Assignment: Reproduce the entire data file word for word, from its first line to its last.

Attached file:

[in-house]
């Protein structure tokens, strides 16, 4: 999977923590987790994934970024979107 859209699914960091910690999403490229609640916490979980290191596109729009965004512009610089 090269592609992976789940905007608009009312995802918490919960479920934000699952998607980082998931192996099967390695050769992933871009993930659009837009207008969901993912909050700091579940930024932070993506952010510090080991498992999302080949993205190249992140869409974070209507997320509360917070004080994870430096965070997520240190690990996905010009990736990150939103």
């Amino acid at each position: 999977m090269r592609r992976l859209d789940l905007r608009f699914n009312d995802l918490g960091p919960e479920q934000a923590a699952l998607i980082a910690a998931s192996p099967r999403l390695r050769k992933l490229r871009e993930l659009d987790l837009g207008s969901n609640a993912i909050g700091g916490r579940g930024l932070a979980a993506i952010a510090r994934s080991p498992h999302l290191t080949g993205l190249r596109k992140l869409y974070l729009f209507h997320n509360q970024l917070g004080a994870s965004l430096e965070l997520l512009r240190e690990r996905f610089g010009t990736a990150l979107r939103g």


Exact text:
[in-house]
């Protein structure tokens, strides 16, 4: 999977923590987790994934970024979107 859209699914960091910690999403490229609640916490979980290191596109729009965004512009610089 090269592609992976789940905007608009009312995802918490919960479920934000699952998607980082998931192996099967390695050769992933871009993930659009837009207008969901993912909050700091579940930024932070993506952010510090080991498992999302080949993205190249992140869409974070209507997320509360917070004080994870430096965070997520240190690990996905010009990736990150939103």
């Amino acid at each position: 999977m090269r592609r992976l859209d789940l905007r608009f699914n009312d995802l918490g960091p919960e479920q934000a923590a699952l998607i980082a910690a998931s192996p099967r999403l390695r050769k992933l490229r871009e993930l659009d987790l837009g207008s969901n609640a993912i909050g700091g916490r579940g930024l932070a979980a993506i952010a510090r994934s080991p498992h999302l290191t080949g993205l190249r596109k992140l869409y974070l729009f209507h997320n509360q970024l917070g004080a994870s965004l430096e965070l997520l512009r240190e690990r996905f610089g010009t990736a990150l979107r939103g």